Switzerland’s tennis great Roger Federer announced his retirement from professional tennis on Thursday. Federer’s last appearance in competitive tennis will be the Laver Cup 2022, that takes place between September 23-25. The tennis legend will end his career with 20 Grand Slam titles to his name that include 8 titles in Wimbledon. Widely regarded as one of the greats of the game, Federer is among the select few players who retire with a career slam.
As Federer draws curtain on a brilliant tennis career, tributes poured in from all corners of the world for the Swiss. India’s cricketing great Sachin Tendulkar, who has often expressed his admiration for Federer, took to his official Twitter profile to pay a rich tribute to the 41-year-old star.
Also read: Watch: Wimbledon shares Roger Federer’s emotional 2003 interview after his first-ever Slam title as Swiss great retires
“What a career, @rogerfederer. We fell in love with your brand of tennis. Slowly, your tennis became a habit. And habits never retire, they become a part of us. Thank you for all the wonderful memories,” Tendulkar wrote.
Tendulkar had met Federer for the first time in 2011 at the sidelines of Wimbledon, and the two have had multiple interactions on Twitter since then. On one occasion, Tendulkar had even asked Federer to “exchange notes on cricket and tennis” as he quoted a video of the Swiss star play-acting a cricketing shot.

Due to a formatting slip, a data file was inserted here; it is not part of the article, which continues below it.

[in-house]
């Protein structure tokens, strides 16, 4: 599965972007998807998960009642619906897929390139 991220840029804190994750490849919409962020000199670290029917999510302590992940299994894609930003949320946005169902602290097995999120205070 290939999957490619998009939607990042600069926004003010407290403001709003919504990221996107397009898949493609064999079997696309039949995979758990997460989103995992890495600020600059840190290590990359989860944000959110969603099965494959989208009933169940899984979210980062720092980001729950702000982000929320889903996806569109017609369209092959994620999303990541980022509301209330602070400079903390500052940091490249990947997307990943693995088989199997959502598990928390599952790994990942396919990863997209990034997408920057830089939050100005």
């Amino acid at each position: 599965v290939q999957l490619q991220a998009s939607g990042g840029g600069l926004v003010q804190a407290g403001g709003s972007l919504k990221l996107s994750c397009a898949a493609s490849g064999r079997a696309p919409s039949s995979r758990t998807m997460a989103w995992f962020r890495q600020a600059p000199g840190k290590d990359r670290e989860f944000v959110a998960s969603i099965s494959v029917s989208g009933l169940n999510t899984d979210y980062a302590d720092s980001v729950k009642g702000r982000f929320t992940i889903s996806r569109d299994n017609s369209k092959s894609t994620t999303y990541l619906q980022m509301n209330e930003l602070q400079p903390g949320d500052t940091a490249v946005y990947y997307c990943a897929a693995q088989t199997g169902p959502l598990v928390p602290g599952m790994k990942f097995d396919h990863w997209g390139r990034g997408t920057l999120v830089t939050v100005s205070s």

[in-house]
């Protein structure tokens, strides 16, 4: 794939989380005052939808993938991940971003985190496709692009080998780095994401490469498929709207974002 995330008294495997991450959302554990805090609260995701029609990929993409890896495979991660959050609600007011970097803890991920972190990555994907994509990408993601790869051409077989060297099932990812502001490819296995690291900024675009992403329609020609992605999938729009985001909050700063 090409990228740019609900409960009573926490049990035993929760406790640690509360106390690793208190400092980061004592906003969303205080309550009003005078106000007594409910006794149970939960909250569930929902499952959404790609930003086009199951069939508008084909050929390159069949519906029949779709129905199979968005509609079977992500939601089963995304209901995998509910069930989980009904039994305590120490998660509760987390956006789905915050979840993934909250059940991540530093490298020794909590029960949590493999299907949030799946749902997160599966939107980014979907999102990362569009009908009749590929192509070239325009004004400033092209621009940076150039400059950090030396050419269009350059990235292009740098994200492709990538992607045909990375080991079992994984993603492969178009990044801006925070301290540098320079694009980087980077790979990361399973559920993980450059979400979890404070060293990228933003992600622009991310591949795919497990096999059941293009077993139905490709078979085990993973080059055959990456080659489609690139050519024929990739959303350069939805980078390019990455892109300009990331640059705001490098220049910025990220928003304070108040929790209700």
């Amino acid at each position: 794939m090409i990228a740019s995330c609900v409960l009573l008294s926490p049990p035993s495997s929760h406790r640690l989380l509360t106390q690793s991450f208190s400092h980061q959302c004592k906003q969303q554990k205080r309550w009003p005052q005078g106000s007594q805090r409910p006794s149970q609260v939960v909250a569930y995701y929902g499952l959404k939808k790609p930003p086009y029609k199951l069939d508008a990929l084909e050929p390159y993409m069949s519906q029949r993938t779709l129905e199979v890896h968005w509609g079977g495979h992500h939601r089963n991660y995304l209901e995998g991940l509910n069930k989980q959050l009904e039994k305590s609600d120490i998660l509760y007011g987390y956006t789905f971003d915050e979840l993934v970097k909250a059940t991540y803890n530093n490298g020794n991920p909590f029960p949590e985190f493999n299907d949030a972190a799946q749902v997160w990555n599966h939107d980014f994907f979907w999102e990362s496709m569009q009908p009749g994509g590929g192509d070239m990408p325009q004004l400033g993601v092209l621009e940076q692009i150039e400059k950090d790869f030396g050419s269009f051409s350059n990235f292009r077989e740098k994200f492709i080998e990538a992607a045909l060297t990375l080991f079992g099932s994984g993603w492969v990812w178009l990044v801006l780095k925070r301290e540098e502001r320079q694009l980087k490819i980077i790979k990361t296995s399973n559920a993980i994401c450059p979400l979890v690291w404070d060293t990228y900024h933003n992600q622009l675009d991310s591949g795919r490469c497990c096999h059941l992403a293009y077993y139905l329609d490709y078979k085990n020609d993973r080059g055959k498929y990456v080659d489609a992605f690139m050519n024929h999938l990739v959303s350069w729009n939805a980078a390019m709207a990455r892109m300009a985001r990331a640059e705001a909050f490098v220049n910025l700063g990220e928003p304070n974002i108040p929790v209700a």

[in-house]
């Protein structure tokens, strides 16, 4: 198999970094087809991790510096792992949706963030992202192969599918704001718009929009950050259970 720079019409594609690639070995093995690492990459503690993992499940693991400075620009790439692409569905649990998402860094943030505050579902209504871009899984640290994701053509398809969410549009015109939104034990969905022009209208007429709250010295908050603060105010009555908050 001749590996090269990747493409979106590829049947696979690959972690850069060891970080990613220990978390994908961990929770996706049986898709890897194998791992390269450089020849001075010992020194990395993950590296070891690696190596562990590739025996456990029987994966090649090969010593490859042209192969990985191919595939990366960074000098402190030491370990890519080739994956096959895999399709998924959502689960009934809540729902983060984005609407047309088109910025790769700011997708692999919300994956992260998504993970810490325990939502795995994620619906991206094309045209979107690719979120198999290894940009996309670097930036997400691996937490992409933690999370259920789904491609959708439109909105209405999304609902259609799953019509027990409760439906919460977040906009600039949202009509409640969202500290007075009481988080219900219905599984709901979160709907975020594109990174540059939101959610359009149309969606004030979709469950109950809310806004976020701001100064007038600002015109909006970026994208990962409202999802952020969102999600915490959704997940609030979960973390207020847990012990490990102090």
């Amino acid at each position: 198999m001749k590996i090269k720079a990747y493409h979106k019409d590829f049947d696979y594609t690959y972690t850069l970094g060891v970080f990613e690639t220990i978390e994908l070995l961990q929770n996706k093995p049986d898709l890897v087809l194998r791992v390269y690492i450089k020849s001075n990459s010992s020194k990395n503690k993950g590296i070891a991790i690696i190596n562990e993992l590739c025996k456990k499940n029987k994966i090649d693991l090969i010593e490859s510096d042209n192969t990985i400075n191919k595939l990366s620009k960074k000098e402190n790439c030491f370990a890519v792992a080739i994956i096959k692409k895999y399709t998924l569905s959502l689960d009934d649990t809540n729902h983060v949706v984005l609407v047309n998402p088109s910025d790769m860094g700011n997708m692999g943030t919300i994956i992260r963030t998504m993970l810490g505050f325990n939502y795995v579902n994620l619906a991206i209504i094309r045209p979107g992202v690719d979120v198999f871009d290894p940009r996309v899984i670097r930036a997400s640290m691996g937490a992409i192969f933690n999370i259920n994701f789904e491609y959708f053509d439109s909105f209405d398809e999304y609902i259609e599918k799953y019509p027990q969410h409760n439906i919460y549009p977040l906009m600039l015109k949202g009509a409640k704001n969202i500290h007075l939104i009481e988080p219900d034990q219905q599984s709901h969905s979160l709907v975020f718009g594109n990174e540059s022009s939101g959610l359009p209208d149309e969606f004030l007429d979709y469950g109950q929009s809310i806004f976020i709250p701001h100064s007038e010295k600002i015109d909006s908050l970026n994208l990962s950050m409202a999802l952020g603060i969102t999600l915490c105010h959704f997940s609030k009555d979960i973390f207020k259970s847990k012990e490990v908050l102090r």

Federer, in turn, replied, “why wait? I’m ready to take notes!”
Earlier, Federer, in his retirement statement, insisted that injuries had forced him to take the call. “As many of you know, the past three years have presented me with challenges in the form of injuries and surgeries. I’ve worked hard to return to full competitive form.
“But I also know my body’s capacities and limits, and its message to me lately has been clear. I am 41 years old. I have played more than 1,500 matches over 24 years.
“Tennis has treated me more generously than I ever would have dreamt, and now I must recognize when it is time to end my competitive career,” Federer wrote.
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